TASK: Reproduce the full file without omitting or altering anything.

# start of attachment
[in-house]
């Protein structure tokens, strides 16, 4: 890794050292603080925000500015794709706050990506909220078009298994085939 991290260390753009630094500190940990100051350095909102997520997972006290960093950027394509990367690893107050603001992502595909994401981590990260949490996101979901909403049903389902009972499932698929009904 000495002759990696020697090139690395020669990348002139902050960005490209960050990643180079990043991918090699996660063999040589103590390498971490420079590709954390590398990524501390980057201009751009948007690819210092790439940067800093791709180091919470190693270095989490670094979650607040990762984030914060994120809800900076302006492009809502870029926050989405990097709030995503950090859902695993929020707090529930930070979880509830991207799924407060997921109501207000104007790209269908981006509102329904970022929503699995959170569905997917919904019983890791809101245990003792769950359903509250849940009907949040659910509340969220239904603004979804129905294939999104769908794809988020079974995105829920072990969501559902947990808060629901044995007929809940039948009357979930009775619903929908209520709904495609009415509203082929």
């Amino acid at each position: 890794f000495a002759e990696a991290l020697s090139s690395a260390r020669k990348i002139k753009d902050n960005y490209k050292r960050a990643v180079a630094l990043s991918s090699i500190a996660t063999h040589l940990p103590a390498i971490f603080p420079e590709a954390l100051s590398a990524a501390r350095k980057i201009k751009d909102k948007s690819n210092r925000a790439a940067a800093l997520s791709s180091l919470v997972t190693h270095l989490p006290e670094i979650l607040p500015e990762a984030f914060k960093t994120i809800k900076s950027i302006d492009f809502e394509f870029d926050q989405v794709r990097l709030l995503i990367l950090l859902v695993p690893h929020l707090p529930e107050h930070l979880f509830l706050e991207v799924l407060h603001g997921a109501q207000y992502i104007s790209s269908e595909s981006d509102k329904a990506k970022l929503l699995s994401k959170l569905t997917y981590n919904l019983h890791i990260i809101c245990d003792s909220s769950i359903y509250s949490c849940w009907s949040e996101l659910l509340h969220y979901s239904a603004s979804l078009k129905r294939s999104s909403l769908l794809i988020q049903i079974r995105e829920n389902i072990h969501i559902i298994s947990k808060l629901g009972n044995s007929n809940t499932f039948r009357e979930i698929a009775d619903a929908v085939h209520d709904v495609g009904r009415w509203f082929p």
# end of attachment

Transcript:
[in-house]
């Protein structure tokens, strides 16, 4: 890794050292603080925000500015794709706050990506909220078009298994085939 991290260390753009630094500190940990100051350095909102997520997972006290960093950027394509990367690893107050603001992502595909994401981590990260949490996101979901909403049903389902009972499932698929009904 000495002759990696020697090139690395020669990348002139902050960005490209960050990643180079990043991918090699996660063999040589103590390498971490420079590709954390590398990524501390980057201009751009948007690819210092790439940067800093791709180091919470190693270095989490670094979650607040990762984030914060994120809800900076302006492009809502870029926050989405990097709030995503950090859902695993929020707090529930930070979880509830991207799924407060997921109501207000104007790209269908981006509102329904970022929503699995959170569905997917919904019983890791809101245990003792769950359903509250849940009907949040659910509340969220239904603004979804129905294939999104769908794809988020079974995105829920072990969501559902947990808060629901044995007929809940039948009357979930009775619903929908209520709904495609009415509203082929």
């Amino acid at each position: 890794f000495a002759e990696a991290l020697s090139s690395a260390r020669k990348i002139k753009d902050n960005y490209k050292r960050a990643v180079a630094l990043s991918s090699i500190a996660t063999h040589l940990p103590a390498i971490f603080p420079e590709a954390l100051s590398a990524a501390r350095k980057i201009k751009d909102k948007s690819n210092r925000a790439a940067a800093l997520s791709s180091l919470v997972t190693h270095l989490p006290e670094i979650l607040p500015e990762a984030f914060k960093t994120i809800k900076s950027i302006d492009f809502e394509f870029d926050q989405v794709r990097l709030l995503i990367l950090l859902v695993p690893h929020l707090p529930e107050h930070l979880f509830l706050e991207v799924l407060h603001g997921a109501q207000y992502i104007s790209s269908e595909s981006d509102k329904a990506k970022l929503l699995s994401k959170l569905t997917y981590n919904l019983h890791i990260i809101c245990d003792s909220s769950i359903y509250s949490c849940w009907s949040e996101l659910l509340h969220y979901s239904a603004s979804l078009k129905r294939s999104s909403l769908l794809i988020q049903i079974r995105e829920n389902i072990h969501i559902i298994s947990k808060l629901g009972n044995s007929n809940t499932f039948r009357e979930i698929a009775d619903a929908v085939h209520d709904v495609g009904r009415w509203f082929p």